Cite Unseen: Theory and Evidence on the Effect of Open Access on Cites to Academic Articles Across the Quality Spectrum
Our previous paper (McCabe and Snyder 2014) contained the provocative result that, despite a positive average effect, open access reduces cites to some articles, in particular those published in lower-tier journals. We propose a model in which open access leads more readers to acquire the full text, yielding more cites from some, but fewer cites from those who would have cited the article based on superficial knowledge but who refrain once they learn that the article is a bad match. We test the theory with data for over 200,000 science articles binned by cites received during a pre-study period. Consistent with the theory, the marginal effect of open access is negative for the least-cited articles, positive for the most cited, and generally monotonic for quality levels in between. Also consistent with the theory is a magnification of these effects for articles placed on PubMed Central, one of the broadest open-access platforms, and the differential pattern of results for cites from insiders versus outsiders to the article’s field.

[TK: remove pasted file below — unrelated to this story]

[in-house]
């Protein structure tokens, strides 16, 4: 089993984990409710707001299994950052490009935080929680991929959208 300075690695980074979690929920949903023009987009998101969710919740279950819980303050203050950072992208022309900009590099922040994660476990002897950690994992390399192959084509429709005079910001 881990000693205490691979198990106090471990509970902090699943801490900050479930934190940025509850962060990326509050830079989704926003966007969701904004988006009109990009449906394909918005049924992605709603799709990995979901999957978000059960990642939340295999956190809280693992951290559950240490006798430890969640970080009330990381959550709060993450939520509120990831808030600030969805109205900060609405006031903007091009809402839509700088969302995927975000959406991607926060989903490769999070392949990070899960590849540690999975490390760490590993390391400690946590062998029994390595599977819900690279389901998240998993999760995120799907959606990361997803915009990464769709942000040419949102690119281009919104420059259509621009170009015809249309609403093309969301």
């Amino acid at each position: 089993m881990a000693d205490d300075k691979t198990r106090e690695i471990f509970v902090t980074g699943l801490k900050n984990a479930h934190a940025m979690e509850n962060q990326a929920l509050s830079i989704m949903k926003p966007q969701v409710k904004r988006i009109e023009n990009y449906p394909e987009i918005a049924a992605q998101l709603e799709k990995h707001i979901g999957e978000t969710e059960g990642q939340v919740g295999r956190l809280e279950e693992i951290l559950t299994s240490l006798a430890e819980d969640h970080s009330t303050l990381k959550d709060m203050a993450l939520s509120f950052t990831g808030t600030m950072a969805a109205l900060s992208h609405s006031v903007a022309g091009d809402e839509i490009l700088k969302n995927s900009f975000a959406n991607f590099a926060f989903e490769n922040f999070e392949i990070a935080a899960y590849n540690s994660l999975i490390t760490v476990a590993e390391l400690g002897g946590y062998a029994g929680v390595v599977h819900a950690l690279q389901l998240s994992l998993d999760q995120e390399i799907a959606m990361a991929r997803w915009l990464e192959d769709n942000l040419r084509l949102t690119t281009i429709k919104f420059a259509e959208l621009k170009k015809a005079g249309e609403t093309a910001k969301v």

The authors are grateful to Ted Bergstrom, Laura Braunstein, David Card, Brett Danaher, Barbara DeFelice, Stefano DellaVigna, Robert Johnson, Elizabeth Kirk, Andreas Moxnes, Nina Pavcnik, and participants at the American Economic Association Annual Meetings and International Industrial Organization Conference for helpful comments. The authors thank Mark Bard, Jamie Bergeson-Bradshaw, Yilan Hu, Ella Kim, Scot Parsley, Reagen Readinger, Kyle Thomason, and JasonWei for excellent research assistance. Joseph Brightbill at Clarivate provided the Web of Science category data used in our insider/outsider analysis. Funding for the citation data used in this and earlier papers was supported by a grant from the Andrew W. Mellon Foundation. Work on this paper was supported by a grant from the Alfred P. Sloan Foundation. The authors are grateful for the generous funding from these sources. The views expressed herein are those of the authors and do not necessarily reflect the views of the National Bureau of Economic Research.